June 19, 2012 — Last week, the British Medical Journal (BMJ) released two articles debating spinal manipulation. The case against spinal manipulation was led by Neil O’Connell, a lecturer at the center for research in rehabilitation at Brunel University in Uxbridge; and the case for spinal manipulation was led by David Cassidy, DC, a professor in the department of epidemiology at the Dalla Lana School of Public Health at the University of Toronto.
Cassidy is one of the foremost authorities on the safety of spinal manipulation and is also the lead author of a ground-breaking 2008 study published in Spine. Cassidy’s research concluded that there is no greater risk of vertebrobasilar artery stroke following chiropractic cervical manipulation than there is following visits to a primary care medical physician.
The study — the most comprehensive to date on this issue — analyzed nine years’ worth of data amounting to 110-million person years. It suggests that in very rare cases there are patients with a stroke in progress who seek chiropractic or medical care for neck pain, which is an early symptom. The stroke may follow the chiropractic or medical intervention but is not caused by it.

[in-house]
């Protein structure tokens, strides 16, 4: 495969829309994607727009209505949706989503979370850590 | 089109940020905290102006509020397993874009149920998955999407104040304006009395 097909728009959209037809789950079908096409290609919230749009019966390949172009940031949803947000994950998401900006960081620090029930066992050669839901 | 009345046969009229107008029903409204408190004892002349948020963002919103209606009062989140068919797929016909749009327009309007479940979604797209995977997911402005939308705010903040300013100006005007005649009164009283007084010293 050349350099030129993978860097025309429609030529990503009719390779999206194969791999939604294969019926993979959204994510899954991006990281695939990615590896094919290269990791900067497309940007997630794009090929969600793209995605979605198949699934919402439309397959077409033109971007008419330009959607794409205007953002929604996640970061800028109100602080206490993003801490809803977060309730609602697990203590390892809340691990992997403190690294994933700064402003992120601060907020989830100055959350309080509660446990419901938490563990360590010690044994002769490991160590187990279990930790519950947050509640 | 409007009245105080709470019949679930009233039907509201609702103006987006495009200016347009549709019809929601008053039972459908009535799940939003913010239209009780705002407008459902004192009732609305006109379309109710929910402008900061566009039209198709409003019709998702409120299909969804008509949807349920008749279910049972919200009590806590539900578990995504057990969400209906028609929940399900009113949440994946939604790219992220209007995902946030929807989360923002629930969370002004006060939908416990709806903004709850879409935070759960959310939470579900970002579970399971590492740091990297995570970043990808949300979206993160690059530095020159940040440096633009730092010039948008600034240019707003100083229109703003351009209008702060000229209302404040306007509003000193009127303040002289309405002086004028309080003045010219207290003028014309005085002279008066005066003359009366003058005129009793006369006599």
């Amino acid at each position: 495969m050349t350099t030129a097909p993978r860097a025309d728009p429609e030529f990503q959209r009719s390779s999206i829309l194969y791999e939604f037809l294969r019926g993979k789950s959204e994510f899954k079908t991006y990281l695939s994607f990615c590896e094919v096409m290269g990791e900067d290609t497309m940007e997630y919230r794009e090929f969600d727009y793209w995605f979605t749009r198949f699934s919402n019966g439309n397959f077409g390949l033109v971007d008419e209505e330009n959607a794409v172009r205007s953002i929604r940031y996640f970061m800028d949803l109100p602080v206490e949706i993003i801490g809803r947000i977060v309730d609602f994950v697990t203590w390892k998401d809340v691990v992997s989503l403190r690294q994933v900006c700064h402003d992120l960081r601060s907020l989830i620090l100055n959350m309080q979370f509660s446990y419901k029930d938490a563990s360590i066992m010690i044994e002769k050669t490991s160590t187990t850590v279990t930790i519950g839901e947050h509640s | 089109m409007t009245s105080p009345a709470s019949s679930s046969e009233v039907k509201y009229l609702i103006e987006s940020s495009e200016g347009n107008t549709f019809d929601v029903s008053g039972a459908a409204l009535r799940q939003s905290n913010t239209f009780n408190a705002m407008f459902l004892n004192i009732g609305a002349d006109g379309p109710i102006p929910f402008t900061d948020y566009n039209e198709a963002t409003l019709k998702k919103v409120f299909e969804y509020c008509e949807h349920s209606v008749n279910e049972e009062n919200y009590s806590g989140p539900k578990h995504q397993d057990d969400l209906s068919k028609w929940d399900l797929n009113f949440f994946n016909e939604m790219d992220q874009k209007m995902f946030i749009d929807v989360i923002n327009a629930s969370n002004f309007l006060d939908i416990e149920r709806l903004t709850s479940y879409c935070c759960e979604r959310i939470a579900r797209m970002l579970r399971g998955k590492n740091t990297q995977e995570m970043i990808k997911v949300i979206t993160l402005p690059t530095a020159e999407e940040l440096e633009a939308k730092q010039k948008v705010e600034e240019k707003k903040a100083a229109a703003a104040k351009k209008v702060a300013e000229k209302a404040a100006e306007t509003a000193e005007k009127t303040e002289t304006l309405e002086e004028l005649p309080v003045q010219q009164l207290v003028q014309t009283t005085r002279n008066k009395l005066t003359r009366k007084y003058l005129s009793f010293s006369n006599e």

The BMJ articles also attracted interest from the mainstream press. ACA President Keith Overland, DC, had the opportunity to contribute to an ABC News story about the debate. Overland put the risks associated with spinal manipulation in context by stating that, “There’s still a lot of residual bias against the profession … Yes, there’s risk of every medical procedure, but we need to move away from health in a bottle.”
For patients who may have questions regarding the topic, ACA offers its members key points to share on the Cassidy study and also a link to a monograph by NCMIC that summarizes research on the topic and helps put the issue into perspective.
Source: American Chiropractic Association, acatoday.org